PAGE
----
Shanahan's odds almost in his favor Print
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Monday, 15 September 2008 12:04
NFL Headline News

 When Mike Shanahan decided to go for a 2-point conversion to win - or lose - after Denver scored with 24 seconds left in regulation Sunday against San Diego, the Broncos coach wasn't bucking the odds by much.
After all, there is a 50-50 chance of winning the coin toss. And since the 2-pointer was instituted in 1994, teams trying it have succeeded 49 percent of the time, meaning that Shanahan was playing with only 1 percentage point when he tried it.
It made sense if he had little faith that his defense could hold the Chargers if the Broncos lost the coin toss at the start of the extra period.
In fact, the way both teams were moving the ball, the Broncos' chances of converting probably were better than 50 percent. The touchdown came on a fourth down pass from Jay Cutler to Eddie Royal, and those two hooked up again on the conversion, with Royal open on both plays.
er, when there is more at stake, came on Oct. 12, 1997, when Chicago's Dave Wannstedt went for two against Detroit.
He failed and the Bears lost 24-23 in a season in which they would finish with a 4-12 record.
``Sometimes you have to go with your gut,'' Shanahan said. ``I just felt like it was a chance for us to put them away. I didn't want to count on the coin flip. I wanted to do it then, and obviously it worked out.''
San Diego's Norv Turner, the losing party in Shanahan's gamble, didn't say he would have done the same.
But he acknowledged Monday that in shootouts like Sunday's, momentum often takes over. ``It's like a basketball game,'' he said. ``You feel if you get a stop, you've done something great.''
Buffalo coach Dick Jauron, who twice was involved in games when his team decided to go for two rather than chance it in overtime, said he believed Shanahan did the right thing.
``It depends on why you did it. It could be injuries. It could be the heat, your team's wearing down, you're down to five offensive linemen, you're not sure if you can get through overtime or your guys are spent. And you just say, 'This is it, we're going to win it right here,''' said Jauron, who was defensive coordinator in Jacksonville in 1995 and held the same job in Detroit in 2004 when a game-deciding 2-pointer was tried and failed.
fic. It's situation specific. But he was hot, too. I mean, they were on a roll.''
All of this was complicated by the blown call by referee Ed Hochuli, who inexplicably ruled that what was clearly a fumble by Cutler was an incomplete pass.
Hochuli, who is in his 19th season, has refereed two Super Bowls and is considered one of the game's top officials. He acknowledged his error, but he could not give the Chargers possession even though the ball bounced right to linebacker Tim Dobbins because there is no provision in the rules for doing so.
On the other hand, the ball was moved back from the 1-yard line to the 10, where it landed, and San Diego still couldn't stop Denver.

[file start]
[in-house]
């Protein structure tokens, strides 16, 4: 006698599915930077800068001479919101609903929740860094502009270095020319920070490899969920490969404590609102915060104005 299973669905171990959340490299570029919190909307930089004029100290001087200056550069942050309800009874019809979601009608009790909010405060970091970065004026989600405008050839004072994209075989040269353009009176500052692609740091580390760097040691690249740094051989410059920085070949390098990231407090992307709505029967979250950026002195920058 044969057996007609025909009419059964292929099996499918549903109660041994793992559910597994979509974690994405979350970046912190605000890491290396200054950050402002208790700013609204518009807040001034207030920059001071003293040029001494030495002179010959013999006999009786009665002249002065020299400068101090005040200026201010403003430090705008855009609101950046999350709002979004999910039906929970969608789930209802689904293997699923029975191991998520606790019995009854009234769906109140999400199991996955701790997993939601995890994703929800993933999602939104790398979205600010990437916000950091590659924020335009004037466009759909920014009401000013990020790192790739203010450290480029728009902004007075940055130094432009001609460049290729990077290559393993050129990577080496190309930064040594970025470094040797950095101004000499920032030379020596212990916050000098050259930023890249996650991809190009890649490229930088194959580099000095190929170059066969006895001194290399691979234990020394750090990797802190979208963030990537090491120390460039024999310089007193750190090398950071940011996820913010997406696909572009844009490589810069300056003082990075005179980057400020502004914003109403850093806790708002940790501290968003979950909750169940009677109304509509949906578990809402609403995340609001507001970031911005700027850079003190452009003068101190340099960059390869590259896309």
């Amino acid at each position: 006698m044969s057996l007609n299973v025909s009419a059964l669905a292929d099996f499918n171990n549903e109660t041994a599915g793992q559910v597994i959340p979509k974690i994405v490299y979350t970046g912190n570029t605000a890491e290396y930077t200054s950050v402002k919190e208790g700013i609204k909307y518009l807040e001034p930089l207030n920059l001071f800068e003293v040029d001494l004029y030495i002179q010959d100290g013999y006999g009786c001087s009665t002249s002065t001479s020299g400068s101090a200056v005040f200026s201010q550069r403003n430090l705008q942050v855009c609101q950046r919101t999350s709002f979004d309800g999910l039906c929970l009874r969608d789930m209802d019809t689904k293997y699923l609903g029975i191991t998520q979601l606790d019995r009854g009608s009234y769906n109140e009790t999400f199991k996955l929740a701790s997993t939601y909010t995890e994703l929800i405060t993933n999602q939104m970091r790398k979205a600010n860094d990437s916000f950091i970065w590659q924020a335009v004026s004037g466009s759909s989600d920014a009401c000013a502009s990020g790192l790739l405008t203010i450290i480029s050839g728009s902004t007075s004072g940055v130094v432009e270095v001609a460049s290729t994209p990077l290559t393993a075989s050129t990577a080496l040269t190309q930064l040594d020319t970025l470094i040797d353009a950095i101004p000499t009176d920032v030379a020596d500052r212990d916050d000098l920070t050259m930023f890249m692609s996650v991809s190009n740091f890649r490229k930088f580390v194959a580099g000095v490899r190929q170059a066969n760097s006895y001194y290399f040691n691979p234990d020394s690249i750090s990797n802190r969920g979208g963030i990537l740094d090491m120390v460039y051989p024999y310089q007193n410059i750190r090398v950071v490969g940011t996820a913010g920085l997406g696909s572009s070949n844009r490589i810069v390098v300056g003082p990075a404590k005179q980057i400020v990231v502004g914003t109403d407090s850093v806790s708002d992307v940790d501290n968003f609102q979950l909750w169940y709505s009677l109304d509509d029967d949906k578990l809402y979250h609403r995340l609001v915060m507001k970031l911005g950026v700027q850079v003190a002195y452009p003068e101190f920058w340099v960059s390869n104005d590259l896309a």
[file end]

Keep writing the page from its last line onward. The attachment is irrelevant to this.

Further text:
Sure, no blown call should decide a game. But every coach knows it happens. And so do the people who run leagues.
In fact, several NFL officials acknowledged privately in January 2006 that they were rooting for Indianapolis' Mike Vanderjagt to miss a potential tying field goal after referee Pete Morelli miscalled a replay and awarded the Colts the ball when Pittsburgh should have gotten it.
That allowed Indy to get back in the game, and only a shoestring tackle by Ben Roethlisberger on Nick Harper's return of Jerome Bettis' fumble saved an Indy win. Then, going for a tie, Vanderjagt indeed missed - about 20 yards wide right - ensuring a Pittsburgh win. The Steelers wound up winning the Super Bowl.
ue people rooted privately was fair enough - they didn't want a playoff game decided by an official's mistake.
The same thing happened in January 2003, when supervisor of officials Mike Pereira acknowledged the on-field officials should have called pass interference after a botched snap by the New York Giants on a potential winning field goal forced them to heave the ball downfield in a 39-38 playoff loss in San Francisco. On the other hand, the Giants blew a 38-14 lead in that game, so who was at fault, the officials or the Giants?
That's why everything is relative.
Morelli continues to be highly regarded and has worked postseason games since his error. Those assignments depend on how each official grades out over a full season, so it means he's graded out well.
In this case, Hochuli will be graded down, theoretically hurting his chances to work in important playoff games. In reality, it's too early to tell.
``Officials are held accountable for their calls. They are graded on every play of every game,'' NFL spokesman Greg Aiello said Monday. ``Ed has been an outstanding official for many years, but he will be marked down for this call. Under our evaluation system, an official's grades impact his status for potentially working the playoffs and ultimately whether or not he is retained.''
Which only shows that anyone can make a mistake.
Like Mike Shanahan: If the Broncos' conversion attempt had failed, imagine the outcry among Denver fans.
AP Sports Writers Bernie Wilson in San Diego and John Wawrow in Buffalo contributed to this report.

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